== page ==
Amputee Implant Technology

Have you ever had questions about were Implant Technology is today? Did you know that it was already a reality and not simply some unattainable dream of the future?

Dr Munjed Al Muderis of the Osseointegration Group of Australia will be speaking in Los Angeles on February 8th & 9th. Friday's presentation is for Medical Professionals and Saturday's presentation is open to Amputees and the public. Space is limited, so please RSVP.

Both presentations are free and a working Dinner and Lunch will be provided.

Click the following link to see the flyer:

Come see for yourself what this amzaing technology has done for a number of amputees worldwide and meet Implant recipient Mitch Grant of Sydney, Australia.

I hope to see you there!

I read about this years ago. It seemed interesting to me. I thought about it. But, at the time there wasn't anyone in the United States performing the surgery. It would offer better control I think of the prosthesis. I like the idea of nothing having to have a socket. But, the cost in having this surgery is elective as of a few years ago. It would be nice if insurance would help pay the cost. Just like if you were going into the hospital to have surgery done. In the end it would cut down on the cost of prosthetics. In the end would save the insurance industry money.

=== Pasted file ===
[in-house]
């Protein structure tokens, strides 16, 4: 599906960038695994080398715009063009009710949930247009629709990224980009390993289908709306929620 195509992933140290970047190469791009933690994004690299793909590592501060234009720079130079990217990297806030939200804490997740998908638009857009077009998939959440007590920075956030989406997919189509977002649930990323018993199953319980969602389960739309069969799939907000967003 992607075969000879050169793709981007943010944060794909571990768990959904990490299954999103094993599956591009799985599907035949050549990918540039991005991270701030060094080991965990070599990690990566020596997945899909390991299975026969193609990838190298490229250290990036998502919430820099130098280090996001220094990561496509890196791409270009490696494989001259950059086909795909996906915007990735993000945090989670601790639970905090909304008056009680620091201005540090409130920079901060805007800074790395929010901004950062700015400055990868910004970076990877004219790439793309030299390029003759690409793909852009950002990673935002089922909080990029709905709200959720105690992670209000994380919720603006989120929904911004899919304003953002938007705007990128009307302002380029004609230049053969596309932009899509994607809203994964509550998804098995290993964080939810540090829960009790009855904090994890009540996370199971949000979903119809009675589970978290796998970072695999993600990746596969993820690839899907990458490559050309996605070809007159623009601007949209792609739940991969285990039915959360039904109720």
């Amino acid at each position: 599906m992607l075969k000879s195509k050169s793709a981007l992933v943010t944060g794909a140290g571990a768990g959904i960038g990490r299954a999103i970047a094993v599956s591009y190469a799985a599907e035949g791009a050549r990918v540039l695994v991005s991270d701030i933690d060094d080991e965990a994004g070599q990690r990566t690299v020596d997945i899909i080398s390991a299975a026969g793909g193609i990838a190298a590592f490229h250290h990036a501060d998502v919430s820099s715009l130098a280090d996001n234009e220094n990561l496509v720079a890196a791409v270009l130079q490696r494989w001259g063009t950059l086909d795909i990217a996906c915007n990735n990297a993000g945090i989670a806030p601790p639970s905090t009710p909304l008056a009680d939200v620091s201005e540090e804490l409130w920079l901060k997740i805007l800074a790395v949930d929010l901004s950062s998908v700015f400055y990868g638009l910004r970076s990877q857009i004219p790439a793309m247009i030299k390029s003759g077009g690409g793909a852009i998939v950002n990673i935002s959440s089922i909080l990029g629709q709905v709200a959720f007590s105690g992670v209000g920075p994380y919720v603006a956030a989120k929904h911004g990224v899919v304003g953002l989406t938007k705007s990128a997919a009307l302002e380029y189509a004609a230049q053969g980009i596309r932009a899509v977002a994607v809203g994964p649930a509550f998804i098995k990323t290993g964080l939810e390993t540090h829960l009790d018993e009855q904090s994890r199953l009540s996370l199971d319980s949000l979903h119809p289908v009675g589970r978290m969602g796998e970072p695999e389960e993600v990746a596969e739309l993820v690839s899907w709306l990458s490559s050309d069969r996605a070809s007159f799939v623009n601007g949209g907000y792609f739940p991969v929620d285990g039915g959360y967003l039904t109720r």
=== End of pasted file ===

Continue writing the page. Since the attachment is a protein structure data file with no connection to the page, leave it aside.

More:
It's still not available in the US but research is being conducted here and its becoming common in other countries. Insurance pays in those countires and some of their public systems pay as well. The price isn't over the top. Remember what a c-leg cost when it first came out. Most insurance companies wouldn't even pay for one.

I’m new to the group. I’m a Registered Nurse. I lost my left arm below the elbow 2 yrs. ago. I was a hospice and home health nurse for yrs. I’ve been following the limb transplants. They have been successful in Germany and Mexico. At last, the first limb transplant in the U.S. was performed approx. 3 - 4 months ago on a mother in her 40’s who lost all 4 limbs due to the “flesh eating” bacteria. It took a team of 12 surgeons. I have a list of their names. Due to my background, I know most insurances pay according to the careful wording/request for pre-authorization. I also know this because I was the first person in the country to successfully sue an insurance co. for malpractice. The American woman waited approx. one month while waiting for limbs the correct size, etc. I’ve thought about the pros and cons. There will be many anti-rejection drugs one will have to take the rest of her life. Many side effects from the drugs and the chance rejection occurs could lead to the loss of my upper arm, infection (the meds weaken the immune system) or death. Some of the pros include a shorter waiting period for transplant. The list for heart, kidney, etc. is much longer. Another consideration, most people are so judgmental, diseases are stereotyped. if one decides attempting transplant, note for the time being, it will receive Nat’l attention. Some news org. seem to strive on tabloid news ie. focus on the individual’s “skeletons in the closet” rather than the positives aspects and hope for future transplants…